“If your New Year’s resolution is the get more exercise, lose weight, get healthier, then this is your opportunity,” she said.
Explore wetlands, swamps and hardwood forest, and steep yourselves in history as you hike a section of this National Scenic Trail. The foot trails, totaling more than 60 miles, are divided into five sections, making it easy for families to choose a comfortable distance. The trail runs roughly parallel to the Natchez Trace Parkway scenic motor road, designated one of America's National Scenic Byways and one of only 31 All-American Roads. The historic trail dates back to the early 1700s when sections were Indian footpaths and animal trails. In the late 1700s through the early 1820s, traders from the Middle Tennessee and Kentucky areas floated their goods down the Cumberland, Ohio and Mississippi Rivers to Natchez and then walked or rode horses up the Trace to return home. Today, travelers explore the National Park in their personal vehicles, take time to hike, ride horses and camp along the way. During the fall, visitors enjoy the changing colors of maple, hickory, oak and other hardwood trees, milder temperatures and overnight accommodations in small towns along the historic travel corridor stretching from Natchez, Mississippi, to Nashville, Tennessee.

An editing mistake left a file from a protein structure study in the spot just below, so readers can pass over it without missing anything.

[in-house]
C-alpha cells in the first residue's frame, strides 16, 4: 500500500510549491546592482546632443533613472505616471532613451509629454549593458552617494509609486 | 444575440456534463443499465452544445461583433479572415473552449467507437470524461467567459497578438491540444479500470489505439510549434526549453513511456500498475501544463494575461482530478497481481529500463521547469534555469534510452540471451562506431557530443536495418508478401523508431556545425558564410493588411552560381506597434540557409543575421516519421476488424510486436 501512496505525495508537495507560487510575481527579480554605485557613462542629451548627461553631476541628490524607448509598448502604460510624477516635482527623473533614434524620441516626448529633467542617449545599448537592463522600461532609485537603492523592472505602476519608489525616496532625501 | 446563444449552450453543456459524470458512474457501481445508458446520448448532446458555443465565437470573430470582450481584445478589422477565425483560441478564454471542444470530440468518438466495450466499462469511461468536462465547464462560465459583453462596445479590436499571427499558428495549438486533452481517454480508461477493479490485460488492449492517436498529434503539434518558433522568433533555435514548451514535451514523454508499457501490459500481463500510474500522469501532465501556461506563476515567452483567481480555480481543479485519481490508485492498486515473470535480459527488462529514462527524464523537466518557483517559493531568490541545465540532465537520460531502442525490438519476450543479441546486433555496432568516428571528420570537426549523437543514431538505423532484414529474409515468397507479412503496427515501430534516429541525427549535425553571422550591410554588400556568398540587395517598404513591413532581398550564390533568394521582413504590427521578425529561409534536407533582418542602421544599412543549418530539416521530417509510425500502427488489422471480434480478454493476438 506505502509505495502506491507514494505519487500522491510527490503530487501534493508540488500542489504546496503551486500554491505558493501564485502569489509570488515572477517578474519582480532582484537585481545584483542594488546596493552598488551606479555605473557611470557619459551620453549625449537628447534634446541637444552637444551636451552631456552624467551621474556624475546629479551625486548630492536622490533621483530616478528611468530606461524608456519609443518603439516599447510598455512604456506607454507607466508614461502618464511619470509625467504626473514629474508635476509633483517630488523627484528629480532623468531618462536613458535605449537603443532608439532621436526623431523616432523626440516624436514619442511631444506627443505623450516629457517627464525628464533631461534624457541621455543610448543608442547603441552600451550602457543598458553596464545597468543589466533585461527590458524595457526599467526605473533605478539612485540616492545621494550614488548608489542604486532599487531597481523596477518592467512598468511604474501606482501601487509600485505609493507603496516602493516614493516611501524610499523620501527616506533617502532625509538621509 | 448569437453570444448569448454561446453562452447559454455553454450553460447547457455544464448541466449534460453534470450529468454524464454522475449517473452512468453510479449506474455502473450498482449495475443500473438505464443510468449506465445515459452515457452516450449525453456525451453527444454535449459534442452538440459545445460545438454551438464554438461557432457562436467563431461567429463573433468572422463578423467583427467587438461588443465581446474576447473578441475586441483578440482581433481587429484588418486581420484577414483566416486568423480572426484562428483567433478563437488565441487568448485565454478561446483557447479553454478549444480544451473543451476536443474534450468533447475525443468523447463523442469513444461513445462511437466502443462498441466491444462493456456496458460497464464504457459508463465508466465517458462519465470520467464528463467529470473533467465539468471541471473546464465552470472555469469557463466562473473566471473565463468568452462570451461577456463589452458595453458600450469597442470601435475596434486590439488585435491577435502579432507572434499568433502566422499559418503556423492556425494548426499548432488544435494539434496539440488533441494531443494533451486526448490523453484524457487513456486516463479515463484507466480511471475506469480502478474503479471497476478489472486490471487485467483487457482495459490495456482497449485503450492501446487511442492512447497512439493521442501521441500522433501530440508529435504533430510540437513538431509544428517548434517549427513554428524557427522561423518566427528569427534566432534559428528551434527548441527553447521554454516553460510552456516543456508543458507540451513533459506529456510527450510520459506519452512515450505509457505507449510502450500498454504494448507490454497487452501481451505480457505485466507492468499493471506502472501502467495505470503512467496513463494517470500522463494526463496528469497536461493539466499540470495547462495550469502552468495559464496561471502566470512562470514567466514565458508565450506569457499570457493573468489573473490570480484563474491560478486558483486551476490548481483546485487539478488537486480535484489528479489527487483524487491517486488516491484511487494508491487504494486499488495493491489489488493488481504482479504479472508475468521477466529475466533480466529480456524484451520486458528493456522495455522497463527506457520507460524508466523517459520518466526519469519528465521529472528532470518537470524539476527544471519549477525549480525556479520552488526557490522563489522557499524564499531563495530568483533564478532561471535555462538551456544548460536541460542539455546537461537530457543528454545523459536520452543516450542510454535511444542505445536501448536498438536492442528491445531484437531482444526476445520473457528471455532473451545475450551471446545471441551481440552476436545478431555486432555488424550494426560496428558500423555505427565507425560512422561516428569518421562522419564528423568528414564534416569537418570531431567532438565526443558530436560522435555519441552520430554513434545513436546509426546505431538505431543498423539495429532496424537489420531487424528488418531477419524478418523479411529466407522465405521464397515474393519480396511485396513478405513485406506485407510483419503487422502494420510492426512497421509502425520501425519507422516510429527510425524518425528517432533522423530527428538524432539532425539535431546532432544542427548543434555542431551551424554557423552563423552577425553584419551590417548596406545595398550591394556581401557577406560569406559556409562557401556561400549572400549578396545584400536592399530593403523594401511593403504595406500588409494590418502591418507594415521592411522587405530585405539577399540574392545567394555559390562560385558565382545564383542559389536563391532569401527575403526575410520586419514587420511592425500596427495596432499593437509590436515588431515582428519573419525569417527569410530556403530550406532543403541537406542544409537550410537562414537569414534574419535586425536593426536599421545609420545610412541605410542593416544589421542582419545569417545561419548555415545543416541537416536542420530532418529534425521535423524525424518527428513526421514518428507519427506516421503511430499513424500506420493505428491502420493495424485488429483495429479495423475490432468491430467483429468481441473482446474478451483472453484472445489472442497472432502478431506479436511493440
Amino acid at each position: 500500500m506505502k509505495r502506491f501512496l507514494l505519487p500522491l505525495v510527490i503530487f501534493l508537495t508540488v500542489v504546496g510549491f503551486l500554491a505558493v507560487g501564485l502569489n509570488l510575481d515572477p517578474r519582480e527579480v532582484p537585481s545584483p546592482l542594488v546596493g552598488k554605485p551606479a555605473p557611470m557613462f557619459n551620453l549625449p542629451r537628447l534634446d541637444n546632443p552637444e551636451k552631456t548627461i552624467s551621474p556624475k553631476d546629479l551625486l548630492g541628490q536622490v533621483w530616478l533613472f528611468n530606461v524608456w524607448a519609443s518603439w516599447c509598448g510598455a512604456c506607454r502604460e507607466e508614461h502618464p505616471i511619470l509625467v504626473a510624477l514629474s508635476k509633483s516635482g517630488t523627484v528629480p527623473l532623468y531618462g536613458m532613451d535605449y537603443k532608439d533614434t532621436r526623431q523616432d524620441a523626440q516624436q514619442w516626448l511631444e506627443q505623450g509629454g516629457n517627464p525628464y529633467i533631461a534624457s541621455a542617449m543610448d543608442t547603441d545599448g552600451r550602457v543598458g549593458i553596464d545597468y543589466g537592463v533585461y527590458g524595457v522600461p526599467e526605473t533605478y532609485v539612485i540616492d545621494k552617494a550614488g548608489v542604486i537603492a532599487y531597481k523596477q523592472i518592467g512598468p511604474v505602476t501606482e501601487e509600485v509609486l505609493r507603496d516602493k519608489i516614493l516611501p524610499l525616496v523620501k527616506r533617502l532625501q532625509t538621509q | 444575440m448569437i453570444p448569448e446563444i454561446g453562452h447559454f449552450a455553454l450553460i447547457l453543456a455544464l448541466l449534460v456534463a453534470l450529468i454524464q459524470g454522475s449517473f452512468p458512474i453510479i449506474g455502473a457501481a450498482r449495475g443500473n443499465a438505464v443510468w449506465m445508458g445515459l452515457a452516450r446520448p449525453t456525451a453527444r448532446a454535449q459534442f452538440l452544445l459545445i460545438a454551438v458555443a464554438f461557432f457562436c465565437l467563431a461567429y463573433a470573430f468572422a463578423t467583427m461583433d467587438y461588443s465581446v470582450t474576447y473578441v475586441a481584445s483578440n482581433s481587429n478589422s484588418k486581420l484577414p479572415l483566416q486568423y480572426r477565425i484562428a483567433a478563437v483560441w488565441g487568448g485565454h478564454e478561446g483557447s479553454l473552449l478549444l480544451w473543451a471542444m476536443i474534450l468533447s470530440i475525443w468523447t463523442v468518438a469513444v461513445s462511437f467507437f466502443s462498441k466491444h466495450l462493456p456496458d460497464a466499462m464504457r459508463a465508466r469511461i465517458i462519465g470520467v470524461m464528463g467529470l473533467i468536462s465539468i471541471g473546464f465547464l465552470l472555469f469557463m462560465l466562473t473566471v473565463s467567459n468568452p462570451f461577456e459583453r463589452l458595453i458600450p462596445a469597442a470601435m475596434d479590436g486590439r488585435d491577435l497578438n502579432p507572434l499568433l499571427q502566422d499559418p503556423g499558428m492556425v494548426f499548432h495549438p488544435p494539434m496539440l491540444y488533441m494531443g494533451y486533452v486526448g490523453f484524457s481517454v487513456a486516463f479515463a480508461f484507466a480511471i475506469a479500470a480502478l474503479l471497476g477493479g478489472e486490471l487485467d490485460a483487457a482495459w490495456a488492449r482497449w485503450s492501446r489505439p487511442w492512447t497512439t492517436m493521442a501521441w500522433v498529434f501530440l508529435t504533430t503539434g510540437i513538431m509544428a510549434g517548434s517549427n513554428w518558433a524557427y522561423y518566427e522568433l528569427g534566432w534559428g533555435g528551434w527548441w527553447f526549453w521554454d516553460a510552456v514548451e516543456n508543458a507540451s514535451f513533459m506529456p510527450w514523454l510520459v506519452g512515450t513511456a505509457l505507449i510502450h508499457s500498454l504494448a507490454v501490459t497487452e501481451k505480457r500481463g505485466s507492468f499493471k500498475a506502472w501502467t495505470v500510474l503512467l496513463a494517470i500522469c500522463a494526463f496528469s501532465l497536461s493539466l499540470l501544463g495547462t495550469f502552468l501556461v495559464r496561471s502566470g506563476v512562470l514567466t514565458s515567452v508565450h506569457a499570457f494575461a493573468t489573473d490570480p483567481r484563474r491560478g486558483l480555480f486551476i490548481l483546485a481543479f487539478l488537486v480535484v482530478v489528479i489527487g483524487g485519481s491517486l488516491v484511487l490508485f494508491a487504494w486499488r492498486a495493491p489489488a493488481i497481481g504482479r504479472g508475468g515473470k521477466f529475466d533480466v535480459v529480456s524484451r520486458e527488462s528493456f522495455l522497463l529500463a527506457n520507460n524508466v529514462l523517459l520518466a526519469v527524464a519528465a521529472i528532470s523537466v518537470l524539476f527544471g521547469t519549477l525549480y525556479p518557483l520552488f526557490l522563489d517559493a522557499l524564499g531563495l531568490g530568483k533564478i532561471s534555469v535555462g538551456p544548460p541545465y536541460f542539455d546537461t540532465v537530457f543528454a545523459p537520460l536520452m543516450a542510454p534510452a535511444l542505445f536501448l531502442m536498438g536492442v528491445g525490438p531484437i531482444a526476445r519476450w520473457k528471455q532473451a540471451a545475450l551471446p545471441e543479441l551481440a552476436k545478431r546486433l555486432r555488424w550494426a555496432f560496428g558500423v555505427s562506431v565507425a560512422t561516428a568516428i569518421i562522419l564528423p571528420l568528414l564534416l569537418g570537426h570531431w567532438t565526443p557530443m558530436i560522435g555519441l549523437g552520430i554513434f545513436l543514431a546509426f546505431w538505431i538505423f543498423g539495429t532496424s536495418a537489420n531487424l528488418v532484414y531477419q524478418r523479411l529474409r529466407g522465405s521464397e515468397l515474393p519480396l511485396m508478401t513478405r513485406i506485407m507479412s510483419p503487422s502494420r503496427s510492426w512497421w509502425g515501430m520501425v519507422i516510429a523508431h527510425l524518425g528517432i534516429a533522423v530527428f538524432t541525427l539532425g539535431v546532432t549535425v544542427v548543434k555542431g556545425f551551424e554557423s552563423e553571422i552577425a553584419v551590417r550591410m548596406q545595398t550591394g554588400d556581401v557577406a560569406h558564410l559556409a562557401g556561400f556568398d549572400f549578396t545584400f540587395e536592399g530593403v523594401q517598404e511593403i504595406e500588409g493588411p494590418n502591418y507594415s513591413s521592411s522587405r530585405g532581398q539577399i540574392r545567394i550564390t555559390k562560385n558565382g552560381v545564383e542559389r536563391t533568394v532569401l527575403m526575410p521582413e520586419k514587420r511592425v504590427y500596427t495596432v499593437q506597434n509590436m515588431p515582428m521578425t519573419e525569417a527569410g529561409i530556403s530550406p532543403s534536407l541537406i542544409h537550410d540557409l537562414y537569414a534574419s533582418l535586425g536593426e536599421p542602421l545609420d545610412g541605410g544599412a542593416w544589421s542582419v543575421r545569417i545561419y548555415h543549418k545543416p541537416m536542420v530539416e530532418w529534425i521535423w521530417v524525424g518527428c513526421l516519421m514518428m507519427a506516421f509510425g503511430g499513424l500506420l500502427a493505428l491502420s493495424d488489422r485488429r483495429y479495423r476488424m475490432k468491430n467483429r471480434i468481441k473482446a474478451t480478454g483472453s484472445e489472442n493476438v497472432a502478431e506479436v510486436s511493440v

For more: https://www.nps.gov/natr/index.html
Visit this unique botanical garden — the only one in the world to focus solely on desert plants — to wander the trails where sometimes spiky and colorful plants provide a home for roadrunners, rabbits, lizards and hummingbirds. With 55 of the Garden’s 140 acres hosting 485 rare and endangered plant species, as well as nearly 1000 others, there is plenty to see and learn during an active visit. Plan your nature walk to include multiple discovery trails. Be sure to include the butterfly pavilion, where you’ll learn about the winged creature’s life cycle as well as how they care for and protect the desert environment.